Sunday, Aug 6: 2:00 PM - 3:50 PM

1787

Topic-Contributed Paper Session

1787

Topic-Contributed Paper Session

Metro Toronto Convention Centre

Room: CC-206D

Yes

Business and Economic Statistics Section

IMS

Section on Nonparametric Statistics

We review white noise tests in the context of functional time series, and compare many of them using the R package wwntests. The tests are categorized based on whether they are conducted in the time domain or spectral domain, and whether they are valid for i.i.d. or general uncorrelated noise. We also review and extend several residual-based goodness-of-fit tests of popular models used in functional data analysis.

A novel method is proposed for detecting changes in the covariance structure of moderate dimensional time series. This non-linear test statistic has a number of useful properties. Most importantly, it is independent of the underlying structure of the covariance matrix. We discuss how results from Random Matrix Theory, can be used to study the behaviour of our test statistic in a moderate dimensional setting (i.e. the number of variables is comparable to the length of the data). In particular, we demonstrate that the test statistic converges point wise to a normal distribution under the null hypothesis. We evaluate the performance of the proposed approach on a range of simulated datasets and find that it outperforms a range of alternative recently proposed methods. Finally, we use our approach to study changes in covariance within business applications.

The focus is on on stationary vector count time series models defined via deterministic functions of a latent stationary vector Gaussian series. The construction is very general and ensures a pre-specified marginal distribution for the counts in each dimension, depending on unknown parameters that can be marginally estimated. The Gaussian vector series injects flexibility in the model's temporal and cross-sectional dependencies, perhaps through a parametric model akin to a vector autoregression. It is discussed how the latent Gaussian model can be estimated by relating the covariances of the observed counts and the latent Gaussian series. In a possibly high-dimensional setting, concentration bounds are established for the differences between the estimated and true latent Gaussian autocovariance for the observed count series and the estimated marginal parameters. The result is applied to the case when the latent Gaussian series follows a VAR model, and its parameters are estimated sparsely through a LASSO-type procedure.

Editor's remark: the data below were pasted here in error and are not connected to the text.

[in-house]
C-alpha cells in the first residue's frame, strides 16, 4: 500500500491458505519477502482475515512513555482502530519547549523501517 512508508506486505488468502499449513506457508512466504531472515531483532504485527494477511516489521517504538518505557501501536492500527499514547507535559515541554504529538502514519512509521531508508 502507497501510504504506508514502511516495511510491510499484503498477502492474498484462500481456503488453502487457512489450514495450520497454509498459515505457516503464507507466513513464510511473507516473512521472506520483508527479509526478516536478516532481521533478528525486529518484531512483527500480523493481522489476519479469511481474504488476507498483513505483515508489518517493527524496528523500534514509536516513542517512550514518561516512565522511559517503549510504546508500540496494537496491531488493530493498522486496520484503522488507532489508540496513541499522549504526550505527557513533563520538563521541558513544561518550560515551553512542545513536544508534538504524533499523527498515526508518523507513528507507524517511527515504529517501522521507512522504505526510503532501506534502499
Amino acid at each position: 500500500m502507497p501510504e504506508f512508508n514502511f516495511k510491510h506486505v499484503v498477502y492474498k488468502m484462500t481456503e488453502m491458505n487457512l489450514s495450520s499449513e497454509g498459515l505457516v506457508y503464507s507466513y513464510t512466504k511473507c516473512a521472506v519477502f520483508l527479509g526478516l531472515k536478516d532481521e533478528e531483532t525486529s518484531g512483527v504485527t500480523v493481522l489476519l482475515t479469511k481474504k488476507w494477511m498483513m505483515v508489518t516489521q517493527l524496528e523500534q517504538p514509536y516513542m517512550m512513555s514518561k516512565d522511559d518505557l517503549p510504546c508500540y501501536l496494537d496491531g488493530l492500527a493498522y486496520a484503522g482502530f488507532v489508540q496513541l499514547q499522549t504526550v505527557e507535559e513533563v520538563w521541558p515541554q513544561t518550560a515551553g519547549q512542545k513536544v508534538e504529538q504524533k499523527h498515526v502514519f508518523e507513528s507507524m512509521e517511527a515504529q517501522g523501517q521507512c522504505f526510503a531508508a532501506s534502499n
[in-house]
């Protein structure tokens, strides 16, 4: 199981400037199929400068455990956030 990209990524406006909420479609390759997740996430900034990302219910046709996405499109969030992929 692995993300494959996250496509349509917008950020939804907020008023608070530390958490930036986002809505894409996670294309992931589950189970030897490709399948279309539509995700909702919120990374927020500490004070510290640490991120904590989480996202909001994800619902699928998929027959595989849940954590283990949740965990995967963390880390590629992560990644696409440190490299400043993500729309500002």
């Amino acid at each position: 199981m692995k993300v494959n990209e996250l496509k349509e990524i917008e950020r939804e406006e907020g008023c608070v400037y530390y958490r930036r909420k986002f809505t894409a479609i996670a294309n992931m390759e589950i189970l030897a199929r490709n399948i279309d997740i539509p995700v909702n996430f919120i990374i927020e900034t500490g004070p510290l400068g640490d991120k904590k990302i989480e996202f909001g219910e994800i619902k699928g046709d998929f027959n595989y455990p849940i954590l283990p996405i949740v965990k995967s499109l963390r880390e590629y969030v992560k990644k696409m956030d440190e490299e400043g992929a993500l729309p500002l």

In time series analysis, many data sets of practical interest contain abrupt changes in structure, such as the mean level or serial dependence. Nonparametric change point detection is a flexible approach which aims to find general distributional changes in the data. In this talk, we propose a methodology for nonparametric detection of multiple change points in multivariate time series. We define a notion of distributional change using a weighted integral of the joint characteristic function of the time series and its lagged values. This is used in combination with a moving sum-type procedure to identify multiple change points by finding local maximisers of a V-statistic calculated in a rolling fashion over the data. This enables the detection of changes in both the marginal and pairwise joint distributions of a serially dependent time series. We examine the theoretical properties of the procedure and illustrate the flexibility of the method by applying it to an economic data example.

Online change point detection consists of sequentially monitoring a time series and raising alarm if a shift in the data distribution is detected. Given data generated by a high-dimensional vector auto-regressive model, we propose an algorithm to detect changes in the model transition matrices in an online format. The algorithm consists of two main steps. First, estimation of transition matrices and variance of error terms are calculated by applying regularization methods on the training data. As new batches of data are observed, in the second step, a specific test statistic is calculated to check whether the transition matrices have changed. Asymptotic normality of the test statistic in the regime of no change points is established under mild conditions. Further, the relationship between the power of the test and jump size is established. Effectiveness of the algorithm is confirmed empirically through various simulation settings as well as an application to detect the timing of seizure in an EEG data.